The peregrine camera has just been reinstalled on the roof.
Despite the building works going on here we have managed to get the camera up on the roof. With a little ingenuity and the construction skills of a colleague in the Department of Industry the camera has been mounted on a purpose built metal support.
All being well the camera will be live by the end of next week.
Keepsakes Community Arts Project with Women's Arts Association
What would you consider to be a keepsake? What objects are important to you and why? I love to be surrounded by little objects and ornaments that remind me of places I’ve been to and people I know, but I think that my most precious keepsake is a letter and a bracelet made out of crystals given to me by a close friend just before she died. To anyone else this piece of cheap jewellery wouldn’t mean anything, but to me it is imbued with memories and every time I look at it or read the letter I am transported back six years ago to when I first received it.
In St Fagans: National History Museum, as you would expect, we have lots of fascinating objects which all come with their own story. The picture below seems to be merely a bit of wood…
but it’s actually an
‘Elder-tree charm - consisting of an elder branch with the twigs cut to give a cruciform effect. Crosses of this type were thought to be potent against witches and other malevolent influences. Used in a Monmouthshire farm-house during the late 19th century.’
And what about this beautiful sewing box?
Made approximately in 1830 out of rosewood, mother of pearl, silk, paper and leather and used in Garthmyl, Powys it’s as if it has keepsakes within keespakes! The box itself is a beautiful blue, the inside lid (which you can’t see in this picture) is of ruched turquoise silk and it has lots of lovely little compartments filled with treasures such as buttons, needlework samples, bright coloured thread and even a lock of hair which you can see in the bottom left-hand corner.
To explore this idea of the keepsake we have teamed up with Women’s Arts Association to collaborate on a community arts project culminating with an exhibition in Oriel 1 in September 2010. The idea is that participants of the project will visit St Fagans and choose some objects from our collections which resonate with them and use these objects as a starting point to create their own works of art. Ultimately the intention is that the museum object they choose and the piece of work they create will be exhibited side by side.
Leading this exciting project are two experienced tutors and professional artists: Prue Thimbleby and Becky Adams. Prue specialises in basket weaving and sculpture using natural and recycled materials and Becky specialises in book arts and textiles and they could help you make beautiful keepsakes of your own!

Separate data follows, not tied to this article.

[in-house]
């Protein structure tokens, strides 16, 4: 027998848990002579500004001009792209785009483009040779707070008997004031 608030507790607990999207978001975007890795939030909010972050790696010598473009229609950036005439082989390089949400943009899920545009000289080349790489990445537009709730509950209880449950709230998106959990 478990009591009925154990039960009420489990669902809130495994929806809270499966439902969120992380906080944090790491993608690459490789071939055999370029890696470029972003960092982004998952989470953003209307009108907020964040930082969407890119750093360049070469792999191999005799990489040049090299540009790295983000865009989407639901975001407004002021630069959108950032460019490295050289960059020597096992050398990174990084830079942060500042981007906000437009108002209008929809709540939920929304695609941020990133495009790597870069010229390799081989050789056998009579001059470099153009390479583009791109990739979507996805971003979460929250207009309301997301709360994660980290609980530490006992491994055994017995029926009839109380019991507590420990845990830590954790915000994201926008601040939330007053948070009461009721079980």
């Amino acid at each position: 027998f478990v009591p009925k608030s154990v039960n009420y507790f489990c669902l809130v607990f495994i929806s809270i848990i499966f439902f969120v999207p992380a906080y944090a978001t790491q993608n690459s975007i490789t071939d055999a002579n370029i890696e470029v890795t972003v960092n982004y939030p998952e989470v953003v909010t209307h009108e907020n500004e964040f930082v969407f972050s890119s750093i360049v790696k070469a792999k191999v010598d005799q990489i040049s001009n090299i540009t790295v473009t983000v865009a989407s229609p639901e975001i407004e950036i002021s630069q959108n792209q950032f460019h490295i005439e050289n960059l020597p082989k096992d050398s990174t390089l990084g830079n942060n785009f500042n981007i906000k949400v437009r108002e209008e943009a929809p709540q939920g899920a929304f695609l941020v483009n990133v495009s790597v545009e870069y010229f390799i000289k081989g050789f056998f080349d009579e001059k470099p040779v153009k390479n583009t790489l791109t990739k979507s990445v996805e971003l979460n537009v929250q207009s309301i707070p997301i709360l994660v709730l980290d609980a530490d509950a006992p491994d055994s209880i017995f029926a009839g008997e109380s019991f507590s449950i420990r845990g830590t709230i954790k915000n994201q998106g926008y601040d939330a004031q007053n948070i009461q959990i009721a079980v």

Workshops start in May, and for details of those and the rest of the project, please visit www.womensart.co.uk
I’ll blog about the project while it goes along, and meanwhile will leave you with a quote from Sherry Turkle’s book Evocative Objects: Things we think with:
‘We find it familiar to consider objects as useful or aesthetic, as necessities or vain indulgences. We are on less familiar ground when we consider objects as companions to our emotional lives or as provocations to thought. The notion of evocative objects brings together these two less familiar ideas, underscoring the inseparability of thought and feeling in our relationship to things. We think with the objects we love; we love the objects we think with.’
We’d also love to know of any keepsakes you have and treasure - please write any comments below.
Finally the daffs are coming...
This winter has been the coldest in 30 years - so our flowers have opened much later than usual. Our first crocus was recorded in Murch Junior School on the 14th of February and our 1st daffodil also at Murch on the 17th of February.
Since then many more have opened across the country. Study the maps and graphs to find out more. http://www.museumwales.ac.uk/en/1719/
Finally, this week the daffodils in my garden have produced their buds and hopefully should be ready to open soon! They seem a lot shorter than in previous years. We will study the records to see if this is a trend this year.
Allotment Keeper Photography Project
Maybe you've noticed that there's been a bit of work going on at the back of Llainfadyn Cottage recently. Well all that digging is part of photographer Betina Skovbro's fantastic new project where she will be creating an allotment with a bit of a difference!
To follow her progress, have a read of her blog allotmentkeeper.wordpress.com and i'll put a few updates on this blog too.
The Allotment Keeper Photography Project is just one of many events dealing with biodiversity this summer. Check our events pages for more details.
Wales and the History of the World
Presented by rugby lej Eddie Butler, the show presents a refreshing view on what I mentioned in my last post: what makes us, 'us'. You'll see many unusual, interesting and iconic objects from your national collection on display throughout the programme.